How the Chicago Symphony’s free community concerts benefit audiences—and musicians

Posted on: January 27, 2022

The Chicago Symphony Orchestra and Music Director Riccardo Muti at Apostolic Church of God in Woodlawn, October 2016. Photo: Todd Rosenberg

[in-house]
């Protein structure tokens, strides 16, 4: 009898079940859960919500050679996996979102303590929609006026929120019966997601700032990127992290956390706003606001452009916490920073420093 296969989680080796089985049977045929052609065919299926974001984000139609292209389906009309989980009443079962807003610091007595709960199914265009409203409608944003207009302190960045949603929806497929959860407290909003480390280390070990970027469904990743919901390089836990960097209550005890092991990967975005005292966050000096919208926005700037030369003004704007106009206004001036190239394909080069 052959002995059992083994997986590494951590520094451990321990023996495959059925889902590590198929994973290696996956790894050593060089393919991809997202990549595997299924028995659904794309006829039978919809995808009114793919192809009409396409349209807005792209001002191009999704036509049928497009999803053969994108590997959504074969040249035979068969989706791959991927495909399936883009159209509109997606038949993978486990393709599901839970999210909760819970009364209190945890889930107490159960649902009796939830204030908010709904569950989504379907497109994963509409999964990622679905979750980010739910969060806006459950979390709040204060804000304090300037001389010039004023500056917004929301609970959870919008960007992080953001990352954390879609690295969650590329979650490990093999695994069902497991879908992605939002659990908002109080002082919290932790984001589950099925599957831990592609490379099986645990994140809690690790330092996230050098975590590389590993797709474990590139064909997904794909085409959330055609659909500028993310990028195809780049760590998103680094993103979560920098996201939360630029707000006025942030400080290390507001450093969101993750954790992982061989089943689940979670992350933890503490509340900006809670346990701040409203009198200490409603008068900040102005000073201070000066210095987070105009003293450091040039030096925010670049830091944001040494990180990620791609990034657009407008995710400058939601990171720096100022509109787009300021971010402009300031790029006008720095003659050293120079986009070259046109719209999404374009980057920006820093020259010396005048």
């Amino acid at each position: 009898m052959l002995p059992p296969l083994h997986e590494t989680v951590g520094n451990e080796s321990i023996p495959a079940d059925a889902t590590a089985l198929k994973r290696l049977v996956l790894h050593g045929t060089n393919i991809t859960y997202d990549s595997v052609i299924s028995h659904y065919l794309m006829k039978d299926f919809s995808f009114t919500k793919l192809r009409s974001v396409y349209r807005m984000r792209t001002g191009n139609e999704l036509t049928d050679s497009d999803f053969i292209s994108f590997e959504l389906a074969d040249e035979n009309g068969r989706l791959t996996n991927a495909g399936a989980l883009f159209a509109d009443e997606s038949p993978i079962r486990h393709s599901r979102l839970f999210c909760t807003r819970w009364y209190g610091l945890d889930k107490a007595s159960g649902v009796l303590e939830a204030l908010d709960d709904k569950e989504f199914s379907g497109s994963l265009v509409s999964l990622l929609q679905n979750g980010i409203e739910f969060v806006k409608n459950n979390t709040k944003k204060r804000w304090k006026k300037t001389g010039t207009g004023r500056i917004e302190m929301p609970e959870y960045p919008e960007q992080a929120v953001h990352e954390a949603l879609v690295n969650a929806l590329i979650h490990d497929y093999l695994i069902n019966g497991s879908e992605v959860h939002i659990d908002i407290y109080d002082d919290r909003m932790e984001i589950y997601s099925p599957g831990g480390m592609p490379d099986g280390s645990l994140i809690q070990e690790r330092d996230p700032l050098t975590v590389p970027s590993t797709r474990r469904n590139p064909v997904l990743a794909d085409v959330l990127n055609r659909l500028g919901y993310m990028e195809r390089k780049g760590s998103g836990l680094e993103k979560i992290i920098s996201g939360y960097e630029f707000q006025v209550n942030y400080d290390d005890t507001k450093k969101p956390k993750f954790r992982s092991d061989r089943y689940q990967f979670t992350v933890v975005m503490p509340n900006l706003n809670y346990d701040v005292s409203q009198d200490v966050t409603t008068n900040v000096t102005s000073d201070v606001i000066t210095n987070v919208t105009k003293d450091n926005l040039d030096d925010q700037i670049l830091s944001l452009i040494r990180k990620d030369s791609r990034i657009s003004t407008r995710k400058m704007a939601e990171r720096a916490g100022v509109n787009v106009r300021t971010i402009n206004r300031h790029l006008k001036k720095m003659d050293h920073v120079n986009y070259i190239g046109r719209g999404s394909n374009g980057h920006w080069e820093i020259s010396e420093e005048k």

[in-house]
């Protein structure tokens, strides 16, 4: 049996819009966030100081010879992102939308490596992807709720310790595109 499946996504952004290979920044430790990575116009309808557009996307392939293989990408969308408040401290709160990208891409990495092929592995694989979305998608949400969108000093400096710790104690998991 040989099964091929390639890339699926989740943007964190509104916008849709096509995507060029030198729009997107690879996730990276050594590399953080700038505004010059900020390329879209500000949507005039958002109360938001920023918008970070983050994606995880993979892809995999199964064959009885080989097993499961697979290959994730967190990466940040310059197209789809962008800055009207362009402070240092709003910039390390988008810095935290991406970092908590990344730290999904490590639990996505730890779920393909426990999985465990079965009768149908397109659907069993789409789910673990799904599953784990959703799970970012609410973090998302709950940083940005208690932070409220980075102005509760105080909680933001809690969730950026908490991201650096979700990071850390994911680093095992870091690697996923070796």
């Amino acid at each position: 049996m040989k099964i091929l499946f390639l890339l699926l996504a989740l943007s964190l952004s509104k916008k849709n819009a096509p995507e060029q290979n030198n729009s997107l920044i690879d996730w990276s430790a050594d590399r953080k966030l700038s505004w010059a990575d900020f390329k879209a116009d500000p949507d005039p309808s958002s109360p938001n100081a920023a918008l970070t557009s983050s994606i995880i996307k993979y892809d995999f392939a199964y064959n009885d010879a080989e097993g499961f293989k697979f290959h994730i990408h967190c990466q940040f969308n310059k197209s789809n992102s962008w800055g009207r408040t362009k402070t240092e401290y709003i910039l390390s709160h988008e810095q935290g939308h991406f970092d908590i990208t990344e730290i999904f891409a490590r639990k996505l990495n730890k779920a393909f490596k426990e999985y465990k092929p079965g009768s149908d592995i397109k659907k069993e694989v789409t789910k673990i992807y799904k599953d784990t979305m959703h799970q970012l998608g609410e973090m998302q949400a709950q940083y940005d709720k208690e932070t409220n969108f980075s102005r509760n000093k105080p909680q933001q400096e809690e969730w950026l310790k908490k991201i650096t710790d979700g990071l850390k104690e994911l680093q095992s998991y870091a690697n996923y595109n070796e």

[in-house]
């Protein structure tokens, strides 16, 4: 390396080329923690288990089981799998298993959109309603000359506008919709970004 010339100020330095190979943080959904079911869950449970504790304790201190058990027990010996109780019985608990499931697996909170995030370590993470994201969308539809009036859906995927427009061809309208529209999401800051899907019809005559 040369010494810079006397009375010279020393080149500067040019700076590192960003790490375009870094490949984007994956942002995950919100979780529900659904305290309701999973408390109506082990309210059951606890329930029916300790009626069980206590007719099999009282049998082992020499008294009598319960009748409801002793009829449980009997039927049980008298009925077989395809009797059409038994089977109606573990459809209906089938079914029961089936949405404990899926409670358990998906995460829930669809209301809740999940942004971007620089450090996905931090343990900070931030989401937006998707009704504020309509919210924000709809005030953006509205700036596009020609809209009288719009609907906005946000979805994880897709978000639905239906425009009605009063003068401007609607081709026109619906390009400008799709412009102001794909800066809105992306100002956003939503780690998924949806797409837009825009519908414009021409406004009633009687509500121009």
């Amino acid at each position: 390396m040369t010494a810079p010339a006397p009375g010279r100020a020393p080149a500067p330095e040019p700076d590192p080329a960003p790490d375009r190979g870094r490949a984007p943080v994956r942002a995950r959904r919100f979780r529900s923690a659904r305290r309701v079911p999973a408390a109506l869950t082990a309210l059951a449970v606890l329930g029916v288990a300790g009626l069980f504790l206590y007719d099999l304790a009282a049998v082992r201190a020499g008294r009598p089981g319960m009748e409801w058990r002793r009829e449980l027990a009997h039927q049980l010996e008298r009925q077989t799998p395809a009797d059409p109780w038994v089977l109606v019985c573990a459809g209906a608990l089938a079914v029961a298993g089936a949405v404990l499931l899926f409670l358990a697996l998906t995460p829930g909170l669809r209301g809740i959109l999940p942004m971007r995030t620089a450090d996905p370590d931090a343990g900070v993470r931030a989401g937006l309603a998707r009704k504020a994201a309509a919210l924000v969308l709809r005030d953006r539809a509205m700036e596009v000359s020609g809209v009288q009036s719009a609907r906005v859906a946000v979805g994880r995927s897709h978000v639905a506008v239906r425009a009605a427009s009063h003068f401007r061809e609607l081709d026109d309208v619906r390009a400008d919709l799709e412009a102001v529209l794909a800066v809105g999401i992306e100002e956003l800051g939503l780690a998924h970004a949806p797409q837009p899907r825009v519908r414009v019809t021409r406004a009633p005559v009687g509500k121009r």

“The Chicago Symphony Orchestra returns to Woodlawn Friday for the first time since 2016, performing selections by Vivaldi and Handel for free,” writes Maxwell Evans in Wednesday’s (1/26) Book Club Chicago. “The ‘community concert’ will be held … at Apostolic Church of God…. The orchestra plays similar concerts Thursday and Saturday at the Symphony Center…. The Woodlawn concert ‘is important, because not everyone can find the time to squeeze in their busy schedules and come Downtown to hear the orchestra,’ … assistant concertmaster Yuan-Qing Yu said. ‘You get a different energy.’ … Friday’s program features [Vivaldi’s] Concerto for Four Violins in B Minor and Flute Concerto in G Minor [and] Handel’s ‘Water Music Suite No. 1.’… The orchestra also performed … a free community concert Jan. 14 … in Cicero. Community performances like [these] can have a lasting impact on attendees, Yu said. The church’s youth orchestra saw a boost in participation after the 2016 concert … The benefit of community concerts is mutual… ‘I remember how exciting it was to play in 2016—how audience members just applauded right after we played a few notes…. I don’t think there’s a right way’ to enjoy the symphony, Yu said.”